- "Dividing the Union": Jesse Burgess Thomas and the Making of the Missouri Compromise by Matthew W. Hall
Not much literature has been written on Jesse Burgess Thomas, but Matthew W. Hall's book "Dividing the Union": Jesse Burgess Thomas and the Making of [End Page 123] the Missouri Compromise fills in that gap. Hall details the life of Thomas and the role he played as the unassuming author of the Missouri Compromise, a compromise that limited the expansion of slavery. Hall successfully intertwines Thomas's story with America's growing pains during the nineteenth century.
Hall provides an objective, transparent critique of Thomas. His research reveals the complexity of Thomas's character, the context of the time and place in which he was living, his experience as a politician, his views on slavery, and his interest in the acquisition of land. Based on Hall's research, it is undeniable that Thomas played an important role in shaping the cultural fabric of America as it continued to expand westward, and how his personal experience of owning slaves and serving as the president of the Illinois State Constitutional Convention clearly influenced the way in which he framed the Missouri Compromise.
Hall explores the sectional tensions leading to the compromise, and he effectively argues how the issue of slavery, and ultimately the compromise itself, widened the political and social divide between North and South. Hall's background in law allows him to explain the legal jargon and congressional proceedings of the compromise in a clear and concise manner. He gives insight into the subtle tactics used by congressmen of the time, who would manipulate the language of legislation to suit the economic needs of their state. Hall examines how Thomas carefully dealt with the slave power in Congress while trying to write the compromise, which involved multiple revisions to the language of the bill itself. This examination offers a unique perspective into the inner workings of America's legislative process in the early nineteenth century over the issue of slavery.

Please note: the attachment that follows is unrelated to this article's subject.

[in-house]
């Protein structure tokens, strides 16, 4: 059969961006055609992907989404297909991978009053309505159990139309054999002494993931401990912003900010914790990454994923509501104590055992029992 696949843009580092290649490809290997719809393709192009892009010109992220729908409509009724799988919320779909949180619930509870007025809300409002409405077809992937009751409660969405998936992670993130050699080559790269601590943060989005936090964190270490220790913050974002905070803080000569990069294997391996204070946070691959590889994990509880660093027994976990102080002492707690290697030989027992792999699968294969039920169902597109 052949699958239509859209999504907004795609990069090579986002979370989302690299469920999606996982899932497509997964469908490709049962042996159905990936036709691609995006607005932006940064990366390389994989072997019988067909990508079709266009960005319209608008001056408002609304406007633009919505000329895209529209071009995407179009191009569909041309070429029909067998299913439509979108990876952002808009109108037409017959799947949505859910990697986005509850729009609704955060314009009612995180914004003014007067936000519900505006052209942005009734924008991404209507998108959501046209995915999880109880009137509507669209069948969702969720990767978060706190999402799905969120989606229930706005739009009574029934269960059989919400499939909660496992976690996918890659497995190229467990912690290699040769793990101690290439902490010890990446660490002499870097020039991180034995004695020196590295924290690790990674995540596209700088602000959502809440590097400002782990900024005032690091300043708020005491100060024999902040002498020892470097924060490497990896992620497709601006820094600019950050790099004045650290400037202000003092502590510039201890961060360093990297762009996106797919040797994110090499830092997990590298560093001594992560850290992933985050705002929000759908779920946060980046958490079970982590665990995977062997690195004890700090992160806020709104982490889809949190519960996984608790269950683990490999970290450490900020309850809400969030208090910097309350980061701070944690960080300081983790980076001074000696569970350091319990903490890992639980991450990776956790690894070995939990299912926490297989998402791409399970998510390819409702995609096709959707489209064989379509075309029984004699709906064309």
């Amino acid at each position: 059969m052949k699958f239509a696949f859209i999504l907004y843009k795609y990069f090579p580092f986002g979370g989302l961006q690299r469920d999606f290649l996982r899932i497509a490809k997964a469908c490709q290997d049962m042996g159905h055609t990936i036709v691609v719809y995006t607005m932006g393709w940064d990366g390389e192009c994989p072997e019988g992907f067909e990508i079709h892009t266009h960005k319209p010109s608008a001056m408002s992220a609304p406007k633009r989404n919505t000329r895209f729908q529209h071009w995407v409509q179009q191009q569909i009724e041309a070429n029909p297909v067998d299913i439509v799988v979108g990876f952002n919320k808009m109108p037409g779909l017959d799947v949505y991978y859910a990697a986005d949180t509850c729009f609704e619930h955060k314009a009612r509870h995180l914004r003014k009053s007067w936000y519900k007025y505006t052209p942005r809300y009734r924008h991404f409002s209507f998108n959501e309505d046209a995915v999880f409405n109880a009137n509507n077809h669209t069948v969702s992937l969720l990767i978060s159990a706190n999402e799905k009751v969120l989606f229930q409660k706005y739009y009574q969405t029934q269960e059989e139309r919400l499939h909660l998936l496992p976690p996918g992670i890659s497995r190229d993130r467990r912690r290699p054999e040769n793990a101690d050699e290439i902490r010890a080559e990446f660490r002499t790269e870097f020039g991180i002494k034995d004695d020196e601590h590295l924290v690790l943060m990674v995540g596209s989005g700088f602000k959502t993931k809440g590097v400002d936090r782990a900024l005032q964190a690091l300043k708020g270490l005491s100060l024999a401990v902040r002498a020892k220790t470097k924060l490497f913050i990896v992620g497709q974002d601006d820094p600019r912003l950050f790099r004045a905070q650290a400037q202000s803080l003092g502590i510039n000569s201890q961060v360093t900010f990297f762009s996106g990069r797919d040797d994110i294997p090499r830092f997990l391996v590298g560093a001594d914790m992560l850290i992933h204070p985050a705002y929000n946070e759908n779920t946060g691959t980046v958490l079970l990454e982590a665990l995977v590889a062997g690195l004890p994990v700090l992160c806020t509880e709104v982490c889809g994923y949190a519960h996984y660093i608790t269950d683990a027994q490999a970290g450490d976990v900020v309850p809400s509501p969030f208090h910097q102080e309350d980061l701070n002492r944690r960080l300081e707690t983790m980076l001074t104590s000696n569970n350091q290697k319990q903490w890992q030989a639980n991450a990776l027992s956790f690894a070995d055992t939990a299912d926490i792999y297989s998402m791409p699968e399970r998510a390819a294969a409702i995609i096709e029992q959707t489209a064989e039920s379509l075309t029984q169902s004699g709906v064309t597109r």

However, the author leaves the reader wanting more with regard to the immediate impact of the compromise itself. He does not incorporate enough primary sources, such as newspaper articles, to reinforce his argument, which would provide the reader with the proper historical context. The author also relies heavily on the Annals of Congress, the Senate Journal, and the House Journal. Although those sources are informative, they have already been examined thoroughly and thus Hall does not contribute anything new to the scholarship of the compromise in contrast to Glover Moore's book The Missouri Controversy: 1819–1821 (1953), where public sentiment and contemporary writings are widely incorporated. This book does not provide any new evidence that has emerged over the years in relation to the compromise. Although Hall does an impressive job in explaining what occurred during the proceedings of the compromise, he relies too heavily on the congressional [End Page 124] record. There are also moments when he makes bold interpretative assertions without providing evidence. By not incorporating more of Thomas's personal correspondence, he makes it difficult to measure his thoughts on such a seminal moment in American history. This especially hinders the reader's understanding of Thomas's involvement in the debates over the compromise because he was not an outspoken member of Congress at the time. The reader can only guess at Thomas's involvement.
Thomas was a tactful and calculating politician who wanted each side to be content with the way new states were added to the Union, and Hall asserts that point effectively, but he fails to reveal Thomas's true motivations. Even though the book has its weaknesses, overall, it successfully contributes to the scholarship of Thomas. If Hall had only been more thorough in his use of sources in relation to the compromise, this book would have been that much more insightful.
Mississippi State University